Columnist: Time out, time in; time to climb
Published 12:00 am Saturday, September 12, 2015
Time out, what does “Time Out” mean to you?
If you’re a ball coach, it means telling those players what they must do in 30 seconds. If you’re a mom, it means Junior must stand in the corner and be quiet for a few minutes.
To me it means I am taking time to get away from catching 40 phone calls, making 40 more calls per day and not looking at 50 emails per day coming in.
I went to the Dave Ramsey retreat for two days in Nashville and had the privilege of listening to Dave and other great speakers. We got to go down to Music Row and listen to some people that could sing really well and others that sounded about like me — terrible, but they had their time on Music Row.
We got to see some new places and meet some nice folks.
“Time Out” to me means getting a fresh breath and get ready, to get back to work ready, to run hard again. Time out to me is taking time to read new thoughts and charging my mind to go again.
My question to you is, “Have you charged your batteries up this month?” If not, I dare you to get started. I promise you will feel better.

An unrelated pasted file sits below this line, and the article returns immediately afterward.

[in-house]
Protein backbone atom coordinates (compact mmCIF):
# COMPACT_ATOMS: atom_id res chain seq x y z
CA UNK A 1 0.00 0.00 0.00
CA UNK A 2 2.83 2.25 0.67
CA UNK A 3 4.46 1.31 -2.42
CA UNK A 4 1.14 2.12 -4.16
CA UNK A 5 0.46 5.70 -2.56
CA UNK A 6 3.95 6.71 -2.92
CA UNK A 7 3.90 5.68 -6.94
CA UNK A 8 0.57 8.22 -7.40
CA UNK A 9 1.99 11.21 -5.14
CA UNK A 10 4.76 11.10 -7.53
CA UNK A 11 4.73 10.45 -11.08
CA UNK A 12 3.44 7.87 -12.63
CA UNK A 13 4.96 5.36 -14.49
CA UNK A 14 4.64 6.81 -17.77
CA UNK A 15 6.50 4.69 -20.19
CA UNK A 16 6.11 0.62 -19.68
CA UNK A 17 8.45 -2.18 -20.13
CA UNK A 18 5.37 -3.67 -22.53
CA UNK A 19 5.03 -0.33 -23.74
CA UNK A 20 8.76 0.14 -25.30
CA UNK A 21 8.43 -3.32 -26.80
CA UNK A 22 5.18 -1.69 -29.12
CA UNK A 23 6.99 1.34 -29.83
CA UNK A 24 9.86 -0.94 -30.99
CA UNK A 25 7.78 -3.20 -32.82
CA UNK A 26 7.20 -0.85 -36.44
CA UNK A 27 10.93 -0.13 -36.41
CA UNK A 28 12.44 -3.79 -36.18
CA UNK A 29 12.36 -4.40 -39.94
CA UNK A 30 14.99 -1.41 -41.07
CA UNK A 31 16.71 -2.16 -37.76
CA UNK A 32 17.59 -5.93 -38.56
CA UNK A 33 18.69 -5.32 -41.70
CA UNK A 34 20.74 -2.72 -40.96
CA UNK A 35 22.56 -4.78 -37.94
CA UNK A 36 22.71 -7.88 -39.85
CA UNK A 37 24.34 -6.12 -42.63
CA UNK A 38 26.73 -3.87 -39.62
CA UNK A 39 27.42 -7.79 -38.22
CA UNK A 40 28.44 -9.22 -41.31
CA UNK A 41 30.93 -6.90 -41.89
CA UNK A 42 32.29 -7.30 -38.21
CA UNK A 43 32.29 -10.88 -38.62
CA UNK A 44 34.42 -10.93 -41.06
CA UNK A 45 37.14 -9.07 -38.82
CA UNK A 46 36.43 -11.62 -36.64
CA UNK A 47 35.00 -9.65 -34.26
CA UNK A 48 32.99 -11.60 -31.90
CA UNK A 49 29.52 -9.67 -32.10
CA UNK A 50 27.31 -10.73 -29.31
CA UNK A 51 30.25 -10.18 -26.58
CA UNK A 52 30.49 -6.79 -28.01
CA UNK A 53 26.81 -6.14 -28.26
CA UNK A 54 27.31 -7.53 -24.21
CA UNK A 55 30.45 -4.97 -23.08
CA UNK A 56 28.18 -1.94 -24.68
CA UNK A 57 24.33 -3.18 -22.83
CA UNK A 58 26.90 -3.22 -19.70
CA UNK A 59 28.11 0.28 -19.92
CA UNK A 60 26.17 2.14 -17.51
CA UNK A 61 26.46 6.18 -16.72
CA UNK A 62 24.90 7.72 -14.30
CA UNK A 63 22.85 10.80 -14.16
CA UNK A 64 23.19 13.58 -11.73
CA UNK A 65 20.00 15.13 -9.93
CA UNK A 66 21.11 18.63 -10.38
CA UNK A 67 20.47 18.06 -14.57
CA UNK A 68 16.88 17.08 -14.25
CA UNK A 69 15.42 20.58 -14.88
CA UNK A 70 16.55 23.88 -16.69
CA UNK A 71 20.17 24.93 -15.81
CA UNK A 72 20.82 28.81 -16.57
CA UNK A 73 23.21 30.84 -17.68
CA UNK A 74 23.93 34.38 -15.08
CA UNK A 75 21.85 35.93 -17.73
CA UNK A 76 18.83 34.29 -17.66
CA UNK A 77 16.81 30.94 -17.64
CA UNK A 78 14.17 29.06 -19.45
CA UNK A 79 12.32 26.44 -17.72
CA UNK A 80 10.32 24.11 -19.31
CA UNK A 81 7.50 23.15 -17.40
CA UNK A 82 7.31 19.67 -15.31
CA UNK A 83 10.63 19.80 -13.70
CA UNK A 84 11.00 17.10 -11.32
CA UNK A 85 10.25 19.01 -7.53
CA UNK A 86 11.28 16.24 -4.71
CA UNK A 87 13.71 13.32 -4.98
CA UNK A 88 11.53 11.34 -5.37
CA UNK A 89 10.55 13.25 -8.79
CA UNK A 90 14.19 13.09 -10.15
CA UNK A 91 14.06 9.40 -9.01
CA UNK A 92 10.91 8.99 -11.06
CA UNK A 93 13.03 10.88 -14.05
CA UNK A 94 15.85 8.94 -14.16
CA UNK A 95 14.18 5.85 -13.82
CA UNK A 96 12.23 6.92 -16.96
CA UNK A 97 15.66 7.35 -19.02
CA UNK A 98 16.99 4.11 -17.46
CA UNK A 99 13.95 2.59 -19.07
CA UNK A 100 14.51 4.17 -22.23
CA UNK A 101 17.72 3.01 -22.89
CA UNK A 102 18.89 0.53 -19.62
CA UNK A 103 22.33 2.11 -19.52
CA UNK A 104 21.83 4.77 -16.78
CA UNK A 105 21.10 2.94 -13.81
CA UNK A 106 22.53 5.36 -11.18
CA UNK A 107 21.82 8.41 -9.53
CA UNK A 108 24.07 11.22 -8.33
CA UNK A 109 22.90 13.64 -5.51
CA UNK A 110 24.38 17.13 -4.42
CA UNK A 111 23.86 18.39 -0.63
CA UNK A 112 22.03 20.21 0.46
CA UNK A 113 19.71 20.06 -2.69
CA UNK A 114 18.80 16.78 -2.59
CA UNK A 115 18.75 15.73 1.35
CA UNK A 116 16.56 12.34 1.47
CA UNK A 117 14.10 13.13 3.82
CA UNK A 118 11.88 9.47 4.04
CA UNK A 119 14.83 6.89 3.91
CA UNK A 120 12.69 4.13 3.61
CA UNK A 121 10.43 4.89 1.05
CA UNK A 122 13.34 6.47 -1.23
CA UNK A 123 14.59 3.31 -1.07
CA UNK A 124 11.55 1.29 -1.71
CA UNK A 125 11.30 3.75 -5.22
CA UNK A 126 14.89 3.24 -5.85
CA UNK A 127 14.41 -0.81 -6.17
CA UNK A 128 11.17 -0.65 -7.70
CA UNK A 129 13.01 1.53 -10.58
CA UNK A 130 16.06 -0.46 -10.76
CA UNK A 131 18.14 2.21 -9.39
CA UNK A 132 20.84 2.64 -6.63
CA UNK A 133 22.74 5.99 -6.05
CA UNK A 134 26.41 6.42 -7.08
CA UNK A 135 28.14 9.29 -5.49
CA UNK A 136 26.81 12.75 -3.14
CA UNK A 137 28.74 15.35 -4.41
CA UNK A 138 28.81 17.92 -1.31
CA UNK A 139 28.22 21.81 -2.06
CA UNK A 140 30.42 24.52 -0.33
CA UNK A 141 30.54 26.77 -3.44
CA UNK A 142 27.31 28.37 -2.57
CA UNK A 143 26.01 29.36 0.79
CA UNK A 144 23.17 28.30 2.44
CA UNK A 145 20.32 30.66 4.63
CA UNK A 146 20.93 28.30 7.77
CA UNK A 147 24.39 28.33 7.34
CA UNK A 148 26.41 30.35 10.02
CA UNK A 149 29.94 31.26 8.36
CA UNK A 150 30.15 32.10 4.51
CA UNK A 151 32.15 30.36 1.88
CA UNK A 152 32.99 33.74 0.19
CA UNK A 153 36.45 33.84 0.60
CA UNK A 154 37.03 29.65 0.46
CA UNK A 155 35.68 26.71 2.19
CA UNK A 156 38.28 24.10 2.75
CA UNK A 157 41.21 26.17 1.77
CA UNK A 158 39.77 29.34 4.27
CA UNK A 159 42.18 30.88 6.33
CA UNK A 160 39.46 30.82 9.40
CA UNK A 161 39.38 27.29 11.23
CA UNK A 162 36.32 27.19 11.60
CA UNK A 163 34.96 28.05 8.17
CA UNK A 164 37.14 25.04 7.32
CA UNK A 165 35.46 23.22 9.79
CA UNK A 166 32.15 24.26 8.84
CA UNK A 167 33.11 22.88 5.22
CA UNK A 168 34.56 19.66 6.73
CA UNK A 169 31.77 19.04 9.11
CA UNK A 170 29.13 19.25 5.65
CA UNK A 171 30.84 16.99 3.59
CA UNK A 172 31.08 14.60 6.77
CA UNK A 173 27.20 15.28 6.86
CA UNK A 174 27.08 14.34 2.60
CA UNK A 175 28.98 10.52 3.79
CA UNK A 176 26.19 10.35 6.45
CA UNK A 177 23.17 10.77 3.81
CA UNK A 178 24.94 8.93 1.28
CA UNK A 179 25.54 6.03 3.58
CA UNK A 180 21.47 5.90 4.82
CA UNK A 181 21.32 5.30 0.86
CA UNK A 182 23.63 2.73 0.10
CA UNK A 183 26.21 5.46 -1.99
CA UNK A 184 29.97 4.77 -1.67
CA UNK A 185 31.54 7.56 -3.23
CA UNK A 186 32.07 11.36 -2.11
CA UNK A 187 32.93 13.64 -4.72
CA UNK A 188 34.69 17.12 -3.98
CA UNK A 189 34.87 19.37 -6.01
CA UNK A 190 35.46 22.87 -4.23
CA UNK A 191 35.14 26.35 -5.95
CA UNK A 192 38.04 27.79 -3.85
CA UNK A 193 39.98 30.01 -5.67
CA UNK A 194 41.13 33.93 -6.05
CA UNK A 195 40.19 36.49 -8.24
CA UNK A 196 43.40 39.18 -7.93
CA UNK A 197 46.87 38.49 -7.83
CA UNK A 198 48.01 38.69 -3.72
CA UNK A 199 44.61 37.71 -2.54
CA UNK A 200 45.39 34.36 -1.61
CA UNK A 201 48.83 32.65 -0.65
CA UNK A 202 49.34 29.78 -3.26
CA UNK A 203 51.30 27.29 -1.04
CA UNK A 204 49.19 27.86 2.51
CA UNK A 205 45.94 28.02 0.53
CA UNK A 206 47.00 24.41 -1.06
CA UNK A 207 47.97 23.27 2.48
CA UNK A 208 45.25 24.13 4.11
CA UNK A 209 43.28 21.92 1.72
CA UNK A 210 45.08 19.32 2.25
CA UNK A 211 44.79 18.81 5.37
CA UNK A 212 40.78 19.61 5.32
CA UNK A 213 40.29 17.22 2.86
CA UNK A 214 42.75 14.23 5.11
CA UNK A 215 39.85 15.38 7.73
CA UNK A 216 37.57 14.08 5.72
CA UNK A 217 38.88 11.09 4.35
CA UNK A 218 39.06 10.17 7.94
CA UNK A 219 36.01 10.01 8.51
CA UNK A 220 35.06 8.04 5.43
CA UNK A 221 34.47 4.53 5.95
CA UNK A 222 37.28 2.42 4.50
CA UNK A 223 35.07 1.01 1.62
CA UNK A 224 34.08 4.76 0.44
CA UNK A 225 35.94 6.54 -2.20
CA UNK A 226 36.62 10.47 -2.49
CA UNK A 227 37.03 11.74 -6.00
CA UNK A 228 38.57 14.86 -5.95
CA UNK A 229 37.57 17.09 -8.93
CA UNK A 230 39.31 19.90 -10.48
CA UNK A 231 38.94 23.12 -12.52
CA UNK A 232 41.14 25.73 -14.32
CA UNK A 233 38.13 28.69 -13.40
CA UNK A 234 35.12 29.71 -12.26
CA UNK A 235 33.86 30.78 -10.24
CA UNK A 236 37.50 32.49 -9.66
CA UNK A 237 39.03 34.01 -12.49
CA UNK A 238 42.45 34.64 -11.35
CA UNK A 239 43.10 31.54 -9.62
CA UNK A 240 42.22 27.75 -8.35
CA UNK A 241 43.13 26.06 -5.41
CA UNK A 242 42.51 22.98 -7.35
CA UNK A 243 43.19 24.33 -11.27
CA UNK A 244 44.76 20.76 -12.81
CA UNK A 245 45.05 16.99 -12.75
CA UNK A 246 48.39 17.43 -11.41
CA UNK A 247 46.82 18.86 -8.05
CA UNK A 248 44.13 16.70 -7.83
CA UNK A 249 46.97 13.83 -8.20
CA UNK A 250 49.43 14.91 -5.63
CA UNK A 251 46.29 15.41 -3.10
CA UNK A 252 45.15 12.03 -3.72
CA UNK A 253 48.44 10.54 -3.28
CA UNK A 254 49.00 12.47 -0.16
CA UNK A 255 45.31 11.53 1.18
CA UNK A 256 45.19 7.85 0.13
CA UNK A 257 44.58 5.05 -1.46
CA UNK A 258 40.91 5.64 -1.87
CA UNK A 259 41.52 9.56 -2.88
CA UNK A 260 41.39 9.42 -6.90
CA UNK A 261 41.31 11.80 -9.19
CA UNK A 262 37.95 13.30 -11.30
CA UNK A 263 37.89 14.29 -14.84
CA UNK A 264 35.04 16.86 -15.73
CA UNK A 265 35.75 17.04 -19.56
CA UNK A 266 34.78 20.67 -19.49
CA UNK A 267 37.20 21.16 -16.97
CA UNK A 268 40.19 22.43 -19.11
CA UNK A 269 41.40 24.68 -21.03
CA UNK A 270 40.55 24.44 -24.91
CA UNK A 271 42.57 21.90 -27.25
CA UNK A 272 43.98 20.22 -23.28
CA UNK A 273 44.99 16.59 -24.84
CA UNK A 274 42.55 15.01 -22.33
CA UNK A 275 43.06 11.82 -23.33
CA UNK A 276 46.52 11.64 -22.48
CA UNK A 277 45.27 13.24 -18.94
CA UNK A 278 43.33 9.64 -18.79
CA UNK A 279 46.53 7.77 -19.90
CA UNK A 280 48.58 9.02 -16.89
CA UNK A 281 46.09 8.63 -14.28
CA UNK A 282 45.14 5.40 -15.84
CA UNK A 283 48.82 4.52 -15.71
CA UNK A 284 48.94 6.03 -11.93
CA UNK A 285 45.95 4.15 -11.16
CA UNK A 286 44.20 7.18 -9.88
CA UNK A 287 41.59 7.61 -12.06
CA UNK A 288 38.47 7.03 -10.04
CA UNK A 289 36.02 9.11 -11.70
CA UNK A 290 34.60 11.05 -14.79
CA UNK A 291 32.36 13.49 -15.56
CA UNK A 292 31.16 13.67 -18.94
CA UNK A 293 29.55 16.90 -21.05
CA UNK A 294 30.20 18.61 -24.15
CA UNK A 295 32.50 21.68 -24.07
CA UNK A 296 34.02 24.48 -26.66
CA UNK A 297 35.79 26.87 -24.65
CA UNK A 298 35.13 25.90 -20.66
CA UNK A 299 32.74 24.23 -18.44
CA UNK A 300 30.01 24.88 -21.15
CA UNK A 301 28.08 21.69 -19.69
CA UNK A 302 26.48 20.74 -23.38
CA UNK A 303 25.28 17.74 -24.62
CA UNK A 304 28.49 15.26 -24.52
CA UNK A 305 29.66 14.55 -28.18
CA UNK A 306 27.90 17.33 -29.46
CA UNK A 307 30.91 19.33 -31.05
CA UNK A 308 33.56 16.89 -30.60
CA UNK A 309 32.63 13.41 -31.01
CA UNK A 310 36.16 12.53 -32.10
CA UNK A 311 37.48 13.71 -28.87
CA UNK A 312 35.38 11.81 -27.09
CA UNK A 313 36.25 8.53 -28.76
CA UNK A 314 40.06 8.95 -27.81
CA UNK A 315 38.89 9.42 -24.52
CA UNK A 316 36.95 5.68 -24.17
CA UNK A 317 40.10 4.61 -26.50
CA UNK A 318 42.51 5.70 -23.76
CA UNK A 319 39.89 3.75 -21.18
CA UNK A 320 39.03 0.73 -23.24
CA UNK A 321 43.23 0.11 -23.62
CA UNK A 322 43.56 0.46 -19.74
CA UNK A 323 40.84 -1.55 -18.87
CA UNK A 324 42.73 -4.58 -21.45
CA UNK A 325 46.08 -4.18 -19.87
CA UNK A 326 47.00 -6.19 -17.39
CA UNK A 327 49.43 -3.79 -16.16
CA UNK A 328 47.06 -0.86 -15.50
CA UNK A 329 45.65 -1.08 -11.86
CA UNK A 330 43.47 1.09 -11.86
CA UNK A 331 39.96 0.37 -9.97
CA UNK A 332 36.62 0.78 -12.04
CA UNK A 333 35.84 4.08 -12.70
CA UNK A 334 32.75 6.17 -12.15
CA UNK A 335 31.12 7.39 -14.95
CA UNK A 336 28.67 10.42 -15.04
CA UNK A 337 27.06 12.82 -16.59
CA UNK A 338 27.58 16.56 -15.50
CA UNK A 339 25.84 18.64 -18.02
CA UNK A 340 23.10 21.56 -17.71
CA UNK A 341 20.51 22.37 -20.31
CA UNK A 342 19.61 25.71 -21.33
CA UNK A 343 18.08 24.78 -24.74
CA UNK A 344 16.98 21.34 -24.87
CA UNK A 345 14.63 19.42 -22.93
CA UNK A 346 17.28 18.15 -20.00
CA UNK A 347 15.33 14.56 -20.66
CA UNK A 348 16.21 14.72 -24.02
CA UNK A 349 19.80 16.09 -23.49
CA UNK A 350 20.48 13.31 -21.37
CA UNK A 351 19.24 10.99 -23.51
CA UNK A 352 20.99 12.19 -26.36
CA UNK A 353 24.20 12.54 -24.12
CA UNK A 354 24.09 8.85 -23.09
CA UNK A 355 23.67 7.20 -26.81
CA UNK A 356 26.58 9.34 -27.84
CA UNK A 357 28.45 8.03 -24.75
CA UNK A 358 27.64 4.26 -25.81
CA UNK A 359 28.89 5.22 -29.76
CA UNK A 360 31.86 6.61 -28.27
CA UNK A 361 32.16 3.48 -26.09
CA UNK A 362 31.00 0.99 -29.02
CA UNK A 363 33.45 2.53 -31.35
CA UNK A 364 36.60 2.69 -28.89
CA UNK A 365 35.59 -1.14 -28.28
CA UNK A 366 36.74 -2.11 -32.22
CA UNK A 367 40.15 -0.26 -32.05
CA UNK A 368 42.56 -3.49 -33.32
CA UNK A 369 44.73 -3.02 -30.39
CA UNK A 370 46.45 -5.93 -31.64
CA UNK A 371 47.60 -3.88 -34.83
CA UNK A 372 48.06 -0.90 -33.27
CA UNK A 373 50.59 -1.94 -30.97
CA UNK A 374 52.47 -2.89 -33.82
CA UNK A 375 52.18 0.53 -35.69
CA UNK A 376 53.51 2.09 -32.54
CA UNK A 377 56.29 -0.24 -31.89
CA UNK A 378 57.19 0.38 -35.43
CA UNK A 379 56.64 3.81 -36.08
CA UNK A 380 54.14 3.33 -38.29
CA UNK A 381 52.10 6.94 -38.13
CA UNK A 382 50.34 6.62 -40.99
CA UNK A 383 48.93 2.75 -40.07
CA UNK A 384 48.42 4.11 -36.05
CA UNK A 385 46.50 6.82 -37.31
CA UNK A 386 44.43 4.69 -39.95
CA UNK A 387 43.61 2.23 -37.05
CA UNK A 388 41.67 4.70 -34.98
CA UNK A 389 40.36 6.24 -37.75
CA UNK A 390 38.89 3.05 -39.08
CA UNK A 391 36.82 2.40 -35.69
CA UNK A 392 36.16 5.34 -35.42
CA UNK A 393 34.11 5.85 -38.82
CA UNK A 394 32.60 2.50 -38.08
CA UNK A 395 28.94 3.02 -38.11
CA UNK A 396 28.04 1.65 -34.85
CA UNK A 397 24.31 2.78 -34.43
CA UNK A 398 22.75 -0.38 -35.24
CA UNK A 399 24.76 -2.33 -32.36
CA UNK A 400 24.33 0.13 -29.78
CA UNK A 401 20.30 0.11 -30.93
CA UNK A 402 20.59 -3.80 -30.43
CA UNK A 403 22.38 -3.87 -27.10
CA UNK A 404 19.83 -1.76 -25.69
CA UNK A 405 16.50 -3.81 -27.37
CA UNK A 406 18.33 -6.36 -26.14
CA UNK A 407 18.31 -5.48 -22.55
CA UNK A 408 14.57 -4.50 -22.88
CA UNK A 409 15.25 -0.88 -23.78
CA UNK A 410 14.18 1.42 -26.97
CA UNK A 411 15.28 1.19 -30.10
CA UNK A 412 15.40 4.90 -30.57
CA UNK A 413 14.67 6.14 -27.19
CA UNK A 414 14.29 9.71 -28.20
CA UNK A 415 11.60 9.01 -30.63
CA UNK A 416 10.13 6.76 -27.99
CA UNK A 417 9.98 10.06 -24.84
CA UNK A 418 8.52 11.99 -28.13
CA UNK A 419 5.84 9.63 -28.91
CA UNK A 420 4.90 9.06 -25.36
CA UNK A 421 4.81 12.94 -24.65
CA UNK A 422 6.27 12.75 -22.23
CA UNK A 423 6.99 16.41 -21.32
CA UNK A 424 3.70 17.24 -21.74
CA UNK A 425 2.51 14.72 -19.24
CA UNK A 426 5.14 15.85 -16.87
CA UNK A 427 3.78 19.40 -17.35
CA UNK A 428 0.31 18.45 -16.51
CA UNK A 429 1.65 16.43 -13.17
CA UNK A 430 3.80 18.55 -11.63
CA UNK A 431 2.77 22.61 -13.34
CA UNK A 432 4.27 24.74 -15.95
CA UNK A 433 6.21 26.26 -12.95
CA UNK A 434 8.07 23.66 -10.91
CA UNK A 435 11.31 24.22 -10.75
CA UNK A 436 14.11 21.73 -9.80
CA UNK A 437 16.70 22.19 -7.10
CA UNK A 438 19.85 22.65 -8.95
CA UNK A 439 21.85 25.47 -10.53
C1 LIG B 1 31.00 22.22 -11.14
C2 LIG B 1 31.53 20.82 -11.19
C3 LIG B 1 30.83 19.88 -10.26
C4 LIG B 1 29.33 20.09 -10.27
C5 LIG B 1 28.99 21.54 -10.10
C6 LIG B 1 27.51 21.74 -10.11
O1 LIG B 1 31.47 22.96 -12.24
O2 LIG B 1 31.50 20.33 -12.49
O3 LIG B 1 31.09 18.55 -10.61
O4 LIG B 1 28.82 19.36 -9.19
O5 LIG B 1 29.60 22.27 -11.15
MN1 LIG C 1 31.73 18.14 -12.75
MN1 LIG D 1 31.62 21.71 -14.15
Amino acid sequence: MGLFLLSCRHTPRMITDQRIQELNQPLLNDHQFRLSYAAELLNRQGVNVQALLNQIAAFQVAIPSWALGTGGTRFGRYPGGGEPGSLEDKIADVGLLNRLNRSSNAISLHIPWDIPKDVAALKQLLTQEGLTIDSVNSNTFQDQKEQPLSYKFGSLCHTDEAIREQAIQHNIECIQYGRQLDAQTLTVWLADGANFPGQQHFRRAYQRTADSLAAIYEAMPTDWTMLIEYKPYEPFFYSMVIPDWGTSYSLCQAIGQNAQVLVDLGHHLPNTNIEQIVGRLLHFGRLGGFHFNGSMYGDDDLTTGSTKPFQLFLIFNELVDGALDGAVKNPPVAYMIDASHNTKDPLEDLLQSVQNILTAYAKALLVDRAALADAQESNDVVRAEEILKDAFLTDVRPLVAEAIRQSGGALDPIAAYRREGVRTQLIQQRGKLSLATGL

“There are no problems we cannot solve together, and very few that we can solve by ourselves.” — Lyndon Johnson
Now that you have had some rest, you must be ready to climb your Mount Everest!
Everyone has a mountain to climb, some people like to set big goals and climb very high. First, you must know what mountain you’re going to climb. That means to write it down!
When you write it down you become part of a very elite club called goal setters. Nothing much happens without written goals or dreams. Having goals makes life a lot more fun. Part of writing things down is to put a time limit on your goals.
Yes, a time frame is very important to reach for the stars and moon that you have written down. Whatever your goals are I hope you take the time to write them down and work to achieve your goals.
Life is fun if you make it fun. I dare you to always have goals and dreams!
“No one of us is more important than the rest of us.” — Ray Kroc